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Discharge for child sex exploiter condemned

2 December 2015

Discharge for child sex exploiter condemned

A group that has spent years campaigning for tougher penalties for those who fuel online child sex abuse material has condemned a judge’s decision to discharge an offender.

Wellington District Court Judge Peter Butler issued, on Friday, a discharge without conviction to a 40-year old Wellington IT professional, despite him pleading guilty to 47 charges of possessing child sex abuse material. Name suppression was also granted.

Stop Demand founder Denise Ritchie says “The judge noted that the material contained the ‘obvious sexual violation of children’ yet he proceeded to show greater concern about the offender’s future job prospects than any devastating impact on the child victims.”

Judge Butler granted the discharge despite Police opposition. Prosecutor Lucette Kuhn argued that the behaviour was "serious offending" and that in fuelling demand, the offending perpetuated the crime. She submitted that a discharge would be “alarming”.

Ritchie says, “The decision is completely out-of-step with Parliament’s strong message to the judiciary in April, when it doubled custodial penalties for possession. To impose a fine or community work would have been disturbing enough. But a decision to discharge the offender without conviction and grant name suppression has to be condemned.”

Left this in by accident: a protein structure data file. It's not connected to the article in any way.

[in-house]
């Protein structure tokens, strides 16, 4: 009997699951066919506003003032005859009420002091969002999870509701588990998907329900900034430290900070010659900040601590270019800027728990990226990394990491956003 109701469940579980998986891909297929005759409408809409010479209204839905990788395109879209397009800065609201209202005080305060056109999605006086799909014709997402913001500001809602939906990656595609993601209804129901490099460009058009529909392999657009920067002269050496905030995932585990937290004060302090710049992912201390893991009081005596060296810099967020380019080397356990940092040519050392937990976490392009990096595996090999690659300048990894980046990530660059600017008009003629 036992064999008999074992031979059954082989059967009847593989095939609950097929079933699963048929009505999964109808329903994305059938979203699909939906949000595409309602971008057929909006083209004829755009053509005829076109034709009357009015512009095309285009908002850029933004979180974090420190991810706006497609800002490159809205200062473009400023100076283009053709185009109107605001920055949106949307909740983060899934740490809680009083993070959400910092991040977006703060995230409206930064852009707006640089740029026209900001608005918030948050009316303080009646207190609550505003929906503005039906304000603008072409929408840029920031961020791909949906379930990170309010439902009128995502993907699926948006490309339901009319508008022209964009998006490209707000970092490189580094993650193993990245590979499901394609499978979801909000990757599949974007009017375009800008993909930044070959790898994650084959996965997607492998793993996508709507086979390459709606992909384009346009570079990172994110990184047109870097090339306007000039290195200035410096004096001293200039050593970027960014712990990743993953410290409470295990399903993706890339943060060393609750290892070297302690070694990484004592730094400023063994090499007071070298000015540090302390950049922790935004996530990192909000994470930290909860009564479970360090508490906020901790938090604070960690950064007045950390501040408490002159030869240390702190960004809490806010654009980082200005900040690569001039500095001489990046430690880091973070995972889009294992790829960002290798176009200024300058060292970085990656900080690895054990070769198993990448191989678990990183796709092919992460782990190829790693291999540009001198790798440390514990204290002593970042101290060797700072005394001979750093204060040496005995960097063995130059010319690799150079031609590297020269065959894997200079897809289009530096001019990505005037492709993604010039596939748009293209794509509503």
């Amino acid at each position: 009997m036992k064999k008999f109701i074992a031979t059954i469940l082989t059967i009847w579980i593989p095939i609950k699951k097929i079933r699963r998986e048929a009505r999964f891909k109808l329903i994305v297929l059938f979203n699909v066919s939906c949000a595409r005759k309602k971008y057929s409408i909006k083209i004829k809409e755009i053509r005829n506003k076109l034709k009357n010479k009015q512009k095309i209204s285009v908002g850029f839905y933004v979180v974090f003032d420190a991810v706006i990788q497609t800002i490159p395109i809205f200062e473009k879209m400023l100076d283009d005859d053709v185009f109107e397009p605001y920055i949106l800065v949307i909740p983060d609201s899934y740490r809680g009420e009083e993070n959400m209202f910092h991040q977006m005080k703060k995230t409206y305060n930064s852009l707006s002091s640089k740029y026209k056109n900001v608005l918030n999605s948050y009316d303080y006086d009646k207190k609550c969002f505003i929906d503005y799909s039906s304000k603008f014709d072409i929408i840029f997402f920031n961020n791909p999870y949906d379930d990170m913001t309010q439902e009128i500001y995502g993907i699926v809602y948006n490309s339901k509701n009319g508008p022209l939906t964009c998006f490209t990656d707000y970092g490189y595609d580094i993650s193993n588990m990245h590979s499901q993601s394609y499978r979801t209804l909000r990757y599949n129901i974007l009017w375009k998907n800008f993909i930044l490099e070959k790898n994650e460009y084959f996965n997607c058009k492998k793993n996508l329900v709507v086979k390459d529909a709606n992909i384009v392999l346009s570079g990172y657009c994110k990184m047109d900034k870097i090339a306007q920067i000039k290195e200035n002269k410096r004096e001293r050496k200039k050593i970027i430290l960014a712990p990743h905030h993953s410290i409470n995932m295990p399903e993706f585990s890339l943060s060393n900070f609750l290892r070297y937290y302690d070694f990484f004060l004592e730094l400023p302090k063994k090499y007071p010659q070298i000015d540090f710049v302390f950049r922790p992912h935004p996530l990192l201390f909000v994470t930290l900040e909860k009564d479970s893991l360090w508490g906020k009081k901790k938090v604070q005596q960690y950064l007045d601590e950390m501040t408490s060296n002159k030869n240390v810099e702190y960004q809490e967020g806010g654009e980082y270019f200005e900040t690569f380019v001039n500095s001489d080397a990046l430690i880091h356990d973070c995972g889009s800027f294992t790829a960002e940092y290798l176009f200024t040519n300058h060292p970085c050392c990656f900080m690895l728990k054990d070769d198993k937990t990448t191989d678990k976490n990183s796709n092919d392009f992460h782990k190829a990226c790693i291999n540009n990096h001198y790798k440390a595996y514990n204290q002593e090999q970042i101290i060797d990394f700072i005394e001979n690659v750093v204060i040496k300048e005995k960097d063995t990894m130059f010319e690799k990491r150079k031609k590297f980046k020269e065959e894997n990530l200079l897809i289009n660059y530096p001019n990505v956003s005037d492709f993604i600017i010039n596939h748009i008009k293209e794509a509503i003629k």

The judge took account of the offender’s guilty plea, subsequent therapy and that he had resigned from his job. But Stop Demand points out that guilty pleas are common in such cases, arising from irrefutable evidence rather than remorse.

The 47 charges each attracted up to 10 years imprisonment. Stop Demand says that the Court’s “free pass” sets a disturbing precedent. “It also runs counter to global efforts to crack down on all who fuel demand for such material. Every download fuels demand.”

Defence lawyer Mike Antunovic reportedly spoke of his client’s “excitement” when the images of children “popped up” when the offender, himself a father of two young children, was viewing pornography on a Russian website. “Anyone with a shred of humanity would be sickened, not excited, at child rape material,” adds Ritchie.

Stop Demand highlights the weakness in such cases where judges do not get to hear, firsthand, the psychological torment victims endure throughout their life, instead often being swayed by pitiful excuses trotted out by offenders and their counsel.

Stop Demand believes the case highlights the urgent need for judicial training on this modern-day crime, to achieve consistency across sentencing. “Some judges take the global child rape trade seriously. Others clearly do not,” says Ritchie.


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